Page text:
Teaching the teachers: Graduate teaching assistants to attend workshop

Teaching the teachers: Graduate teaching assistants to attend workshop

The University of Alabama Graduate School is hosting the 29th Annual Graduate Teaching Assistant Workshop in the Bryant Conference Center on August 13 and 14Photo courtesy of Edward Guy

Behind every graduate teaching assistant is months of planning by teams of people culminating in an immersive two-day workshop designed to prepare the newest crop of GTAs for 
the classroom.

The University of Alabama Graduate School is hosting its 29th annual Graduate Teaching Assistant Workshop on Aug. 13 and 14. The workshop will take place in the Bryant Conference Center for roughly 300 new graduate teaching assistants.

“The aim of the workshop is really a total immersion sort of thing, to give them a lot of tools that they can work with as they start off their careers now as GTAs,” said Cathy Pagani, associate dean of the Graduate School. “It’s an important assignment for them so we want to prepare them and make them successful in the classroom.”

New GTAs in attendance will each receive a binder filled with printouts of every presentation given at the workshop, including discussions on legal issues, effective communication and syllabus creation, among other things. In addition, the new GTAs are broken down into smaller groups led by a GTA Fellow in which the new GTAs give three minute practice lessons to their peers.

“It does not have to be in their discipline, so if you’re a biology GTA you do not have to do a teaching demo on something in biology—you can talk about rewiring a lamp if you want to,” Pagani said. “But they’re recorded, and it’s done in peer groups and then the teaching is critiqued by a lead, experienced GTA Fellow.”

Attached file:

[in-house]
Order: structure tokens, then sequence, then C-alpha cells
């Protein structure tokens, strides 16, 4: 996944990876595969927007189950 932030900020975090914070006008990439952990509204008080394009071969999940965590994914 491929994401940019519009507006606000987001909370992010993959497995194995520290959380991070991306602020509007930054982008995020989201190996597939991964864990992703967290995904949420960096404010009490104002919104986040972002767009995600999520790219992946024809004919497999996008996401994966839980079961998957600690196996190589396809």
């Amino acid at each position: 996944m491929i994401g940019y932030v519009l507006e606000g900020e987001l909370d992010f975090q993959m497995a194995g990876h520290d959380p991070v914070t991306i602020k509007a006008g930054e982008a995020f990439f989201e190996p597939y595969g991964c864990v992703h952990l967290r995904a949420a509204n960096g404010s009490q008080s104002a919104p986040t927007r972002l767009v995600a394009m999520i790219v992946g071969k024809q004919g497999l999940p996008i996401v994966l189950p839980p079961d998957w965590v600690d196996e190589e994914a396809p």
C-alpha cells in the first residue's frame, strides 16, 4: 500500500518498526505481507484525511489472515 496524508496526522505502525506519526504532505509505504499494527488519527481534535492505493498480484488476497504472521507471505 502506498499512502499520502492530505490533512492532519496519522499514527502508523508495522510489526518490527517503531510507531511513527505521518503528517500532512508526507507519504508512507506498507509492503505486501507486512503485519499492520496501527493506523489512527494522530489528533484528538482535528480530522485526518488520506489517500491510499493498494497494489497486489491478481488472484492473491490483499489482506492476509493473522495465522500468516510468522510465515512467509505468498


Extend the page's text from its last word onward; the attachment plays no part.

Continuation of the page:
GTA Fellows are “experienced GTAs recognized for superior teaching in their respective colleges,” according to the graduate catalog. This year’s workshop will have 10 Fellows to allow for smaller peer groups on the second day of the workshop. Lunch is provided both days, and informal Q&As with experienced GTAs and graduate school personnel are scheduled for those times to answer any questions new GTAs may have. The workshop also gives them the chance to meet GTAs outside of their department.

Another goal of the workshop is to show the new GTAs all the resources they have and where to go when they have a question, Pagani said.

“There’s this whole group of people right behind them, you know, and they can just turn around and say, ‘What do I do if this issue happens?’ or ‘I have a question about my syllabus— how do I fix this?’ They know they have resources,” Pagani said.

Corrie Harris served as a GTA for five years while completing her Ph.D. in educational psychology. She is graduating in August, thus ending her role as a GTA, but has been asked to return to the workshop as a GTA Fellow.

“I’d advise new GTAs to take advantage of resources such as the new college teaching certificate program offered through the College of Education,” Harris said. “It’s a way to build on the initial training offered in the GTA workshop and receive direct mentoring for improving one’s skills in the classroom.”

Pagani said a strong team of individuals came together to make this year’s GTA workshop happen.

“It really does take a village. Everyone in the grad school is involved in this,” Pagani said. 

At the end of each workshop participants are asked to evaluate their experiences at the workshop, an important step in preparing for the following year.

“As Dr. Pagani said, it’s a village of grad school personnel helping, but every one of those 300 students that goes through it every year helps inform the changes that we make to improve it every year so it’s a collaborative effort between us as staff and the students who take it, and that’s how it moves forward every year,” said David Francko, dean of the Graduate School.

After the workshop, new GTAs will have a small amount of time to tweak their syllabi and lectures before starting classes on Aug. 19.

Graduate teaching assistants are just one sub-population of supported graduate students. Francko said roughly 40 percent of graduate students serve in a graduate assistant role, including GTAs and graduate research assistants.

GTA selection takes place at the departmental level with approval at the administrative level. Francko said there are some exceptions, but in most cases a department has to have a graduate program in order to have GTAs.